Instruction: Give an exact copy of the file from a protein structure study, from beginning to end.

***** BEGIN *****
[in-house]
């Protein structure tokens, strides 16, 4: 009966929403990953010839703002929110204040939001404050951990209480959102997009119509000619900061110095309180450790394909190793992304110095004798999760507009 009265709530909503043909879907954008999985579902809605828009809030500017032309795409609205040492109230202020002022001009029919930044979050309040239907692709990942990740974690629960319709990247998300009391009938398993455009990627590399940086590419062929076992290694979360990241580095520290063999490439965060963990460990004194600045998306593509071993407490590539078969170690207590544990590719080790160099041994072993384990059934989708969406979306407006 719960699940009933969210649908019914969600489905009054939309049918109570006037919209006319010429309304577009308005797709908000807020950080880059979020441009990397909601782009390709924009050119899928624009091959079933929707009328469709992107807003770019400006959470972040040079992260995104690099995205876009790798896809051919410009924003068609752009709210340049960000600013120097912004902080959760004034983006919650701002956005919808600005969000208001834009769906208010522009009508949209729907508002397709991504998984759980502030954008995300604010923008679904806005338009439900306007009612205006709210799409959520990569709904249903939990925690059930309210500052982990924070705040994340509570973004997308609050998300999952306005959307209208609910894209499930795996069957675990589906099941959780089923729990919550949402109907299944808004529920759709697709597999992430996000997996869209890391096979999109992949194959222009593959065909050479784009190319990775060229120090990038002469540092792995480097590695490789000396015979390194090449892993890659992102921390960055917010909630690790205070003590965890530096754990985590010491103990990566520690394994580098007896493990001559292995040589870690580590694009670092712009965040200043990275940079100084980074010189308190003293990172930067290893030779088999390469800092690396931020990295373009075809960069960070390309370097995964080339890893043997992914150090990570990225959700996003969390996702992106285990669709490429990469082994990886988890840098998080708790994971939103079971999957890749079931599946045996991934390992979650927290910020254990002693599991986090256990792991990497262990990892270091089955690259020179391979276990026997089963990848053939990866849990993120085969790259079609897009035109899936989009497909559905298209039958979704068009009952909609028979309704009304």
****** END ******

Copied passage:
[in-house]
């Protein structure tokens, strides 16, 4: 009966929403990953010839703002929110204040939001404050951990209480959102997009119509000619900061110095309180450790394909190793992304110095004798999760507009 009265709530909503043909879907954008999985579902809605828009809030500017032309795409609205040492109230202020002022001009029919930044979050309040239907692709990942990740974690629960319709990247998300009391009938398993455009990627590399940086590419062929076992290694979360990241580095520290063999490439965060963990460990004194600045998306593509071993407490590539078969170690207590544990590719080790160099041994072993384990059934989708969406979306407006 719960699940009933969210649908019914969600489905009054939309049918109570006037919209006319010429309304577009308005797709908000807020950080880059979020441009990397909601782009390709924009050119899928624009091959079933929707009328469709992107807003770019400006959470972040040079992260995104690099995205876009790798896809051919410009924003068609752009709210340049960000600013120097912004902080959760004034983006919650701002956005919808600005969000208001834009769906208010522009009508949209729907508002397709991504998984759980502030954008995300604010923008679904806005338009439900306007009612205006709210799409959520990569709904249903939990925690059930309210500052982990924070705040994340509570973004997308609050998300999952306005959307209208609910894209499930795996069957675990589906099941959780089923729990919550949402109907299944808004529920759709697709597999992430996000997996869209890391096979999109992949194959222009593959065909050479784009190319990775060229120090990038002469540092792995480097590695490789000396015979390194090449892993890659992102921390960055917010909630690790205070003590965890530096754990985590010491103990990566520690394994580098007896493990001559292995040589870690580590694009670092712009965040200043990275940079100084980074010189308190003293990172930067290893030779088999390469800092690396931020990295373009075809960069960070390309370097995964080339890893043997992914150090990570990225959700996003969390996702992106285990669709490429990469082994990886988890840098998080708790994971939103079971999957890749079931599946045996991934390992979650927290910020254990002693599991986090256990792991990497262990990892270091089955690259020179391979276990026997089963990848053939990866849990993120085969790259079609897009035109899936989009497909559905298209039958979704068009009952909609028979309704009304």